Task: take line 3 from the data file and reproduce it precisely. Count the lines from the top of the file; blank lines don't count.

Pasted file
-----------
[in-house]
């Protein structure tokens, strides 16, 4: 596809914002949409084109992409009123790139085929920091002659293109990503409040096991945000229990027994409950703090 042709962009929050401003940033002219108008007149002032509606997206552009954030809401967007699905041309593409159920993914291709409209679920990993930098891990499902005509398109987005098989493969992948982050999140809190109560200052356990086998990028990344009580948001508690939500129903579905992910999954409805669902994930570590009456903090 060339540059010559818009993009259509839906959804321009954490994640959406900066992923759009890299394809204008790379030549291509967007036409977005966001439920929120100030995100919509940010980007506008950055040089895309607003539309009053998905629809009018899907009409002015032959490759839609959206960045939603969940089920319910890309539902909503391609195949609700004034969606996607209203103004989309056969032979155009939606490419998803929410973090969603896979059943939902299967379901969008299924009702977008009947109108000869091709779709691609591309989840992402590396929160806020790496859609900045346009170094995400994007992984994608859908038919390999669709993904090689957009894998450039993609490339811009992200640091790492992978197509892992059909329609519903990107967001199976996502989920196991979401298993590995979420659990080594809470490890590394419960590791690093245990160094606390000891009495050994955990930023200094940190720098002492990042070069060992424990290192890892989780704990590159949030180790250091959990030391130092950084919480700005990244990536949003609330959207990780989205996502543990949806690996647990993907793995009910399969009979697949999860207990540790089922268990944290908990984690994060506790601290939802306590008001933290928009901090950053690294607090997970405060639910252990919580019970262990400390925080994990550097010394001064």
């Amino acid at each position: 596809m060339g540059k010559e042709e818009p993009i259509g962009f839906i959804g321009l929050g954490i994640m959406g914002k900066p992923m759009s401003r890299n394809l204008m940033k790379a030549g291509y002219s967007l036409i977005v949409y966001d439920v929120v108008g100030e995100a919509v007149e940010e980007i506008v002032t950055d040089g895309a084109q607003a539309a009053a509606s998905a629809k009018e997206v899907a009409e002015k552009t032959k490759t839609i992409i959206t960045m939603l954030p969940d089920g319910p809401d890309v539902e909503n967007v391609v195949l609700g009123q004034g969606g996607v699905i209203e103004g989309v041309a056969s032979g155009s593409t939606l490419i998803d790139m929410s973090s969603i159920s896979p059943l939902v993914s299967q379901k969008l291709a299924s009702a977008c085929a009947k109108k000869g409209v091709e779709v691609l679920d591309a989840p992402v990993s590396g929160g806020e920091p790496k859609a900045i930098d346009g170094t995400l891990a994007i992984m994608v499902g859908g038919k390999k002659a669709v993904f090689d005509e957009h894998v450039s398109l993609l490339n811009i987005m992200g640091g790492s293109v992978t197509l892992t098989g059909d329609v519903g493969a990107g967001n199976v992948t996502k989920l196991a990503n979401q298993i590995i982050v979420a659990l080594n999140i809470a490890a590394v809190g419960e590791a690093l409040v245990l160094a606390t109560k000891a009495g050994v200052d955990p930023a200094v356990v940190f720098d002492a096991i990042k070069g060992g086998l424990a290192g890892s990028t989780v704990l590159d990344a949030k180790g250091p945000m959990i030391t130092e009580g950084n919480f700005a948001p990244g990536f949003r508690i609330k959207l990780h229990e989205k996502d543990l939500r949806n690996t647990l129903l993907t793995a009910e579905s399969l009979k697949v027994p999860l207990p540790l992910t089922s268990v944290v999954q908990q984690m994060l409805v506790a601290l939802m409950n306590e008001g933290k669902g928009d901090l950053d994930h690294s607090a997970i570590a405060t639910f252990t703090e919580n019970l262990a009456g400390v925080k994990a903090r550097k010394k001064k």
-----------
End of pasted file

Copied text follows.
């Amino acid at each position: 596809m060339g540059k010559e042709e818009p993009i259509g962009f839906i959804g321009l929050g954490i994640m959406g914002k900066p992923m759009s401003r890299n394809l204008m940033k790379a030549g291509y002219s967007l036409i977005v949409y966001d439920v929120v108008g100030e995100a919509v007149e940010e980007i506008v002032t950055d040089g895309a084109q607003a539309a009053a509606s998905a629809k009018e997206v899907a009409e002015k552009t032959k490759t839609i992409i959206t960045m939603l954030p969940d089920g319910p809401d890309v539902e909503n967007v391609v195949l609700g009123q004034g969606g996607v699905i209203e103004g989309v041309a056969s032979g155009s593409t939606l490419i998803d790139m929410s973090s969603i159920s896979p059943l939902v993914s299967q379901k969008l291709a299924s009702a977008c085929a009947k109108k000869g409209v091709e779709v691609l679920d591309a989840p992402v990993s590396g929160g806020e920091p790496k859609a900045i930098d346009g170094t995400l891990a994007i992984m994608v499902g859908g038919k390999k002659a669709v993904f090689d005509e957009h894998v450039s398109l993609l490339n811009i987005m992200g640091g790492s293109v992978t197509l892992t098989g059909d329609v519903g493969a990107g967001n199976v992948t996502k989920l196991a990503n979401q298993i590995i982050v979420a659990l080594n999140i809470a490890a590394v809190g419960e590791a690093l409040v245990l160094a606390t109560k000891a009495g050994v200052d955990p930023a200094v356990v940190f720098d002492a096991i990042k070069g060992g086998l424990a290192g890892s990028t989780v704990l590159d990344a949030k180790g250091p945000m959990i030391t130092e009580g950084n919480f700005a948001p990244g990536f949003r508690i609330k959207l990780h229990e989205k996502d543990l939500r949806n690996t647990l129903l993907t793995a009910e579905s399969l009979k697949v027994p999860l207990p540790l992910t089922s268990v944290v999954q908990q984690m994060l409805v506790a601290l939802m409950n306590e008001g933290k669902g928009d901090l950053d994930h690294s607090a997970i570590a405060t639910f252990t703090e919580n019970l262990a009456g400390v925080k994990a903090r550097k010394k001064k």